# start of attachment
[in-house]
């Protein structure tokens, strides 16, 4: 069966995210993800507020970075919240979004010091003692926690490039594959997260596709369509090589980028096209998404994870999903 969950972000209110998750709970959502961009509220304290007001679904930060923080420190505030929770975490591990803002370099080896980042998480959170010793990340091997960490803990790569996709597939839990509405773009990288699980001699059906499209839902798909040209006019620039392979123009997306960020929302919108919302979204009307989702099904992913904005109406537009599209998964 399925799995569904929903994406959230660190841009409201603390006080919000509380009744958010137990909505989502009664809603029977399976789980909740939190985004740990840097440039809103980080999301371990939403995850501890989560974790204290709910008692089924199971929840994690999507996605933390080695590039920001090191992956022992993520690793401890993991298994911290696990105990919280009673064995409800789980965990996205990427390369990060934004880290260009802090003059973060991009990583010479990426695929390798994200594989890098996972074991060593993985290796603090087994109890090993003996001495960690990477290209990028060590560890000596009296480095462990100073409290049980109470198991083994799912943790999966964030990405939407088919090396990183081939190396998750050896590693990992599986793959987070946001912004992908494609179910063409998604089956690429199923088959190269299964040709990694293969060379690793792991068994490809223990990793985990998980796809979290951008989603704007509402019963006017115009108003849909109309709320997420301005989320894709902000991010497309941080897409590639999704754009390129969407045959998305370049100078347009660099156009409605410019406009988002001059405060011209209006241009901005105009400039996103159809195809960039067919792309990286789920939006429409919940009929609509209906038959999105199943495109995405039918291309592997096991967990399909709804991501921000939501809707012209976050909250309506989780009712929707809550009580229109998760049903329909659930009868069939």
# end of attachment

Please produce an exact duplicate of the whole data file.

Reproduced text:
[in-house]
């Protein structure tokens, strides 16, 4: 069966995210993800507020970075919240979004010091003692926690490039594959997260596709369509090589980028096209998404994870999903 969950972000209110998750709970959502961009509220304290007001679904930060923080420190505030929770975490591990803002370099080896980042998480959170010793990340091997960490803990790569996709597939839990509405773009990288699980001699059906499209839902798909040209006019620039392979123009997306960020929302919108919302979204009307989702099904992913904005109406537009599209998964 399925799995569904929903994406959230660190841009409201603390006080919000509380009744958010137990909505989502009664809603029977399976789980909740939190985004740990840097440039809103980080999301371990939403995850501890989560974790204290709910008692089924199971929840994690999507996605933390080695590039920001090191992956022992993520690793401890993991298994911290696990105990919280009673064995409800789980965990996205990427390369990060934004880290260009802090003059973060991009990583010479990426695929390798994200594989890098996972074991060593993985290796603090087994109890090993003996001495960690990477290209990028060590560890000596009296480095462990100073409290049980109470198991083994799912943790999966964030990405939407088919090396990183081939190396998750050896590693990992599986793959987070946001912004992908494609179910063409998604089956690429199923088959190269299964040709990694293969060379690793792991068994490809223990990793985990998980796809979290951008989603704007509402019963006017115009108003849909109309709320997420301005989320894709902000991010497309941080897409590639999704754009390129969407045959998305370049100078347009660099156009409605410019406009988002001059405060011209209006241009901005105009400039996103159809195809960039067919792309990286789920939006429409919940009929609509209906038959999105199943495109995405039918291309592997096991967990399909709804991501921000939501809707012209976050909250309506989780009712929707809550009580229109998760049903329909659930009868069939």